Origin of politically correct
Related formspolitical correctness, noun
Somewhat grimly, in the 1920s the Soviet Communist Party began using the concept of political correctness to enforce strict adherence to the party line in all aspects of life. It you were unfortunate enough to be deemed politically incorrect , you were likely to be exiled to a gulag, or worse.
Today the term politically correct (and its abbreviation PC ), more often than not, refers specifically to the language that surrounds controversial or hot-button issues. Liberals have used the negative construction not politically correct to draw attention to words, phrases, or statements that they felt were socially unacceptable or insensitive. The conservative response to this has been to question and generally reject the notion of political correctness , arguing that it too often entails “the policing of language.” As a result, critics of the term politically correct often use it to modify nouns such as “euphemism,” “nonsense,” “hogwash,” and “propaganda.”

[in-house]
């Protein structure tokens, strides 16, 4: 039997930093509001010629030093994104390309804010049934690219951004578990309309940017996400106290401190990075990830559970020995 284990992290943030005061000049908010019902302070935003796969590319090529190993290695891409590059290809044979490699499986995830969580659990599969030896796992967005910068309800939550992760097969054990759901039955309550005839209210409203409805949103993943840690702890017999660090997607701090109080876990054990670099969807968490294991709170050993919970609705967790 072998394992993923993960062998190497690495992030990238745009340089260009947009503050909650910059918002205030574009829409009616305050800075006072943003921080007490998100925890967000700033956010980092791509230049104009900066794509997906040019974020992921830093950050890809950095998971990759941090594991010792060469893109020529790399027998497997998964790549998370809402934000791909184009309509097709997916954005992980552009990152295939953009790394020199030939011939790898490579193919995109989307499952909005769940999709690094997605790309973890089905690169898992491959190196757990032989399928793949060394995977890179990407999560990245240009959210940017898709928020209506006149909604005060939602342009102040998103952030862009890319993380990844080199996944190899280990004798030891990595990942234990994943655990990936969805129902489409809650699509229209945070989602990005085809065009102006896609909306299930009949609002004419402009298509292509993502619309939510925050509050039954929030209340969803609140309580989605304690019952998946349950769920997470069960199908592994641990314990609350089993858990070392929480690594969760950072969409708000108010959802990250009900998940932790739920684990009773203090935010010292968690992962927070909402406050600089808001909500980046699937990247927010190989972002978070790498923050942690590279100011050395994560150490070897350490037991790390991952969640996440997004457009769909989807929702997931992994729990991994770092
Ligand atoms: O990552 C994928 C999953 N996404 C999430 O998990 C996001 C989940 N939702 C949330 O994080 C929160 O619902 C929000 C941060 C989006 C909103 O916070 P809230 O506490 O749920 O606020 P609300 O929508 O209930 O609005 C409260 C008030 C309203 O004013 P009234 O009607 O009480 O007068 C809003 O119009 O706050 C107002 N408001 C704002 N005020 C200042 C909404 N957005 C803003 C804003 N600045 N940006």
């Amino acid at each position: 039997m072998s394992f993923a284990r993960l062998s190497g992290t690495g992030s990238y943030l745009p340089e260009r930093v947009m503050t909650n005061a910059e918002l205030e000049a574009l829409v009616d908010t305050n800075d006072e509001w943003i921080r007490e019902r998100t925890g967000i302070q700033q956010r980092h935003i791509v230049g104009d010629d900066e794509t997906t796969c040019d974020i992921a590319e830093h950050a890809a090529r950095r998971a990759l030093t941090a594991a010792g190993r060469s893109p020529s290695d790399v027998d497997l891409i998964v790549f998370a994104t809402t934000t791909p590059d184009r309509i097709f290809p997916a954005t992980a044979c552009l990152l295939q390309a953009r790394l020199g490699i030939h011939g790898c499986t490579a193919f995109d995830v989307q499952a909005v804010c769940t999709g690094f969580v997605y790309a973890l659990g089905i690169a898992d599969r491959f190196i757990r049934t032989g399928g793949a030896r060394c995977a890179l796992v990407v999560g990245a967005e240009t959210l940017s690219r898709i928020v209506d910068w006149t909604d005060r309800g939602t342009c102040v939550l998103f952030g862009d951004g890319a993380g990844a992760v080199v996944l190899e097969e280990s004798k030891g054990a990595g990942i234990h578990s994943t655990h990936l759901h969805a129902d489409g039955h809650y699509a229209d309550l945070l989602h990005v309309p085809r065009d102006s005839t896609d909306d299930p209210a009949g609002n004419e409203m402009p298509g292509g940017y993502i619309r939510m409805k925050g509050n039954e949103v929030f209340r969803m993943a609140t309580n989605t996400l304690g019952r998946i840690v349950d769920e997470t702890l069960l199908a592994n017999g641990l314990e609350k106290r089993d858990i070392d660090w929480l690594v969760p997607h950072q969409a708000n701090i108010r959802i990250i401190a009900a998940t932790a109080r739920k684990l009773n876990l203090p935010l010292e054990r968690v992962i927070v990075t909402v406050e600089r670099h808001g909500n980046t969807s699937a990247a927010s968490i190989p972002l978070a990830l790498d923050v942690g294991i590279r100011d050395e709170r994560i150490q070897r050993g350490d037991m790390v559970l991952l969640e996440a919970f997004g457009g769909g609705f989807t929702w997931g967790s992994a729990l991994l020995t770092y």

British Dictionary definitions for politically correct
Derived Formspolitical correctness, noun
Idioms and Phrases with politically correct
Also, PC or p.c. Showing an effort to make broad social and political changes to redress injustices caused by prejudice. It often involves changing or avoiding language that might offend anyone, especially with respect to gender, race, or ethnic background. For example, Editors of major papers have sent out numerous directives concerning politically correct language. This expression was born in the late 1900s, and excesses in trying to conform to its philosophy gave rise to humorous parodies.